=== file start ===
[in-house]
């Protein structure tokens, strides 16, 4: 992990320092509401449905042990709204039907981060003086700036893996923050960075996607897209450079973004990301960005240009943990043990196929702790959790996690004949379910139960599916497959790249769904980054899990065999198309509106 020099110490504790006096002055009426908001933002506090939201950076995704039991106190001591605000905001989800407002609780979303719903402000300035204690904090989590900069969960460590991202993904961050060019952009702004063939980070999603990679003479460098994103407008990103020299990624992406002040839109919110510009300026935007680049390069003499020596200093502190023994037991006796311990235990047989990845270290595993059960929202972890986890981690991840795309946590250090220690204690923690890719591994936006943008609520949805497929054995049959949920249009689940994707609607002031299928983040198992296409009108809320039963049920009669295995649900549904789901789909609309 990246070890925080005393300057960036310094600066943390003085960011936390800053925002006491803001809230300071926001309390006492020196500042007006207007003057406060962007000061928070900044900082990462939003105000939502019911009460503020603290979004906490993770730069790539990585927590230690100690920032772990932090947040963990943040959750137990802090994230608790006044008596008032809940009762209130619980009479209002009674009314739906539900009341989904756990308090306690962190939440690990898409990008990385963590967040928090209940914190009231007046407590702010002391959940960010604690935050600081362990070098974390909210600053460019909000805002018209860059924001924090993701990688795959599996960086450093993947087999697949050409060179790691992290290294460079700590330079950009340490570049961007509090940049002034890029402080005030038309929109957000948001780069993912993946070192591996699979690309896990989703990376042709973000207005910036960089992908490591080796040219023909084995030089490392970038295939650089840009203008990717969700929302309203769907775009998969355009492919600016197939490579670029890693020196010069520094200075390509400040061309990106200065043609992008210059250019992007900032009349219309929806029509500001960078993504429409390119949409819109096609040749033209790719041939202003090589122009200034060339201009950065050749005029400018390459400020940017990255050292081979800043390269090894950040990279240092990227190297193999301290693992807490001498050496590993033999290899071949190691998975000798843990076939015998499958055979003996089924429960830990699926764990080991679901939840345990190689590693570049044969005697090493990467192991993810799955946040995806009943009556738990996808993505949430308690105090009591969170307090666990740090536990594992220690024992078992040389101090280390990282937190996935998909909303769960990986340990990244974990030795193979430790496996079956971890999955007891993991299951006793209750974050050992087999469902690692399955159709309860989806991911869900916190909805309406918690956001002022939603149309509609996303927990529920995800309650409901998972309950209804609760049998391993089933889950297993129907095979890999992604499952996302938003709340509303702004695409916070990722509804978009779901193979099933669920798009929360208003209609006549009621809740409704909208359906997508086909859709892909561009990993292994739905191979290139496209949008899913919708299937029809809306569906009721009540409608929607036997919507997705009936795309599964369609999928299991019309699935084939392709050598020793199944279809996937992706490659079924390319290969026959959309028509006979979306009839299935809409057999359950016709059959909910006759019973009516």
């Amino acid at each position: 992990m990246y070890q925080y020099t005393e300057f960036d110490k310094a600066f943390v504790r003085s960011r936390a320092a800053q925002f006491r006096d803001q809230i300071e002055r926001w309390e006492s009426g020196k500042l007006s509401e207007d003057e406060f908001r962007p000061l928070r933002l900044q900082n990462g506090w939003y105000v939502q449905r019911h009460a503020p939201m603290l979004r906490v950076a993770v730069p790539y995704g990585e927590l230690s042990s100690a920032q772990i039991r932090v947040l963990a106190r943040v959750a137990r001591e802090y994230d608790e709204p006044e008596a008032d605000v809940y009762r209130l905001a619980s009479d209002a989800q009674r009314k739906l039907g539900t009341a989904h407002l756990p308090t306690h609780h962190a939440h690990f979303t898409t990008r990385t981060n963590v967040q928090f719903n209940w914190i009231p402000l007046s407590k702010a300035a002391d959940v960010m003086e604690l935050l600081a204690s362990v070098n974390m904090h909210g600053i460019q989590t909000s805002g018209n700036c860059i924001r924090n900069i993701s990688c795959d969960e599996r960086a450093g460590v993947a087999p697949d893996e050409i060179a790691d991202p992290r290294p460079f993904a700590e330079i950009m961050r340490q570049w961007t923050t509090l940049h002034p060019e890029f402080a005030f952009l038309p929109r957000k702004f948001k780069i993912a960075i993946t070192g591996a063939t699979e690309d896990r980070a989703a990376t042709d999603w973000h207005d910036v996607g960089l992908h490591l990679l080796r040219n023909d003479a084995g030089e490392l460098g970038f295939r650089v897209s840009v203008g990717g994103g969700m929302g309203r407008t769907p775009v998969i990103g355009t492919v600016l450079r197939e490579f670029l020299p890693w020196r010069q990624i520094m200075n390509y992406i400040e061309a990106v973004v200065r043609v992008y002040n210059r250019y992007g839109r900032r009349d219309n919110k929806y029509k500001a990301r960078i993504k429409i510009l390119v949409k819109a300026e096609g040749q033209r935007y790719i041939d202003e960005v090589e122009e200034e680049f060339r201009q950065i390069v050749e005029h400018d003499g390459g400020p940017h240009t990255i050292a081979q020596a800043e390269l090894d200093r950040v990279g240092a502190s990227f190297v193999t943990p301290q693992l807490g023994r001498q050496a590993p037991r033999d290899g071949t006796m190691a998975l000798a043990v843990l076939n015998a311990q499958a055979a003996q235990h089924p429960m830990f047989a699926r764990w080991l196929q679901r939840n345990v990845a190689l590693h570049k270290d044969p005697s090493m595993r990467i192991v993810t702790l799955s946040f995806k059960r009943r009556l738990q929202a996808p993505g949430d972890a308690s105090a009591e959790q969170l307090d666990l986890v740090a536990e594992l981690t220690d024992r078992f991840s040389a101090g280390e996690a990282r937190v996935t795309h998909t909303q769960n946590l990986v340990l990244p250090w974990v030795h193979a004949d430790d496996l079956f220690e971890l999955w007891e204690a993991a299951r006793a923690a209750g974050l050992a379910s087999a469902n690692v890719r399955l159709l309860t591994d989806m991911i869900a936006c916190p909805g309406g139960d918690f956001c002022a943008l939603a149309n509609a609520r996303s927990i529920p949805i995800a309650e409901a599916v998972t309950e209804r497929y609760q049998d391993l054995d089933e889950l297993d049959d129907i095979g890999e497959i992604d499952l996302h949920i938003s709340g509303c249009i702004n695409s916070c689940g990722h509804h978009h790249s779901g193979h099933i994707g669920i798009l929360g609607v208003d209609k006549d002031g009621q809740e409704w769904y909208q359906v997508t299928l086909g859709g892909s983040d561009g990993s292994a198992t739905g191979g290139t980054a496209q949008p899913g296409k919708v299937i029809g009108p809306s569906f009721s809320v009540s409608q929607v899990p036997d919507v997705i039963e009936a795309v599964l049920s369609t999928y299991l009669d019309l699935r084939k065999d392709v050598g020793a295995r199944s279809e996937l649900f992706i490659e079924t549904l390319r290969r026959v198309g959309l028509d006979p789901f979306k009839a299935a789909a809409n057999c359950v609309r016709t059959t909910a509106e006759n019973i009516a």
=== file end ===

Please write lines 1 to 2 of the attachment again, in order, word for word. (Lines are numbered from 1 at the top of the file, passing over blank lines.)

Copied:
[in-house]
């Protein structure tokens, strides 16, 4: 992990320092509401449905042990709204039907981060003086700036893996923050960075996607897209450079973004990301960005240009943990043990196929702790959790996690004949379910139960599916497959790249769904980054899990065999198309509106 020099110490504790006096002055009426908001933002506090939201950076995704039991106190001591605000905001989800407002609780979303719903402000300035204690904090989590900069969960460590991202993904961050060019952009702004063939980070999603990679003479460098994103407008990103020299990624992406002040839109919110510009300026935007680049390069003499020596200093502190023994037991006796311990235990047989990845270290595993059960929202972890986890981690991840795309946590250090220690204690923690890719591994936006943008609520949805497929054995049959949920249009689940994707609607002031299928983040198992296409009108809320039963049920009669295995649900549904789901789909609309 990246070890925080005393300057960036310094600066943390003085960011936390800053925002006491803001809230300071926001309390006492020196500042007006207007003057406060962007000061928070900044900082990462939003105000939502019911009460503020603290979004906490993770730069790539990585927590230690100690920032772990932090947040963990943040959750137990802090994230608790006044008596008032809940009762209130619980009479209002009674009314739906539900009341989904756990308090306690962190939440690990898409990008990385963590967040928090209940914190009231007046407590702010002391959940960010604690935050600081362990070098974390909210600053460019909000805002018209860059924001924090993701990688795959599996960086450093993947087999697949050409060179790691992290290294460079700590330079950009340490570049961007509090940049002034890029402080005030038309929109957000948001780069993912993946070192591996699979690309896990989703990376042709973000207005910036960089992908490591080796040219023909084995030089490392970038295939650089840009203008990717969700929302309203769907775009998969355009492919600016197939490579670029890693020196010069520094200075390509400040061309990106200065043609992008210059250019992007900032009349219309929806029509500001960078993504429409390119949409819109096609040749033209790719041939202003090589122009200034060339201009950065050749005029400018390459400020940017990255050292081979800043390269090894950040990279240092990227190297193999301290693992807490001498050496590993033999290899071949190691998975000798843990076939015998499958055979003996089924429960830990699926764990080991679901939840345990190689590693570049044969005697090493990467192991993810799955946040995806009943009556738990996808993505949430308690105090009591969170307090666990740090536990594992220690024992078992040389101090280390990282937190996935998909909303769960990986340990990244974990030795193979430790496996079956971890999955007891993991299951006793209750974050050992087999469902690692399955159709309860989806991911869900916190909805309406918690956001002022939603149309509609996303927990529920995800309650409901998972309950209804609760049998391993089933889950297993129907095979890999992604499952996302938003709340509303702004695409916070990722509804978009779901193979099933669920798009929360208003209609006549009621809740409704909208359906997508086909859709892909561009990993292994739905191979290139496209949008899913919708299937029809809306569906009721009540409608929607036997919507997705009936795309599964369609999928299991019309699935084939392709050598020793199944279809996937992706490659079924390319290969026959959309028509006979979306009839299935809409057999359950016709059959909910006759019973009516």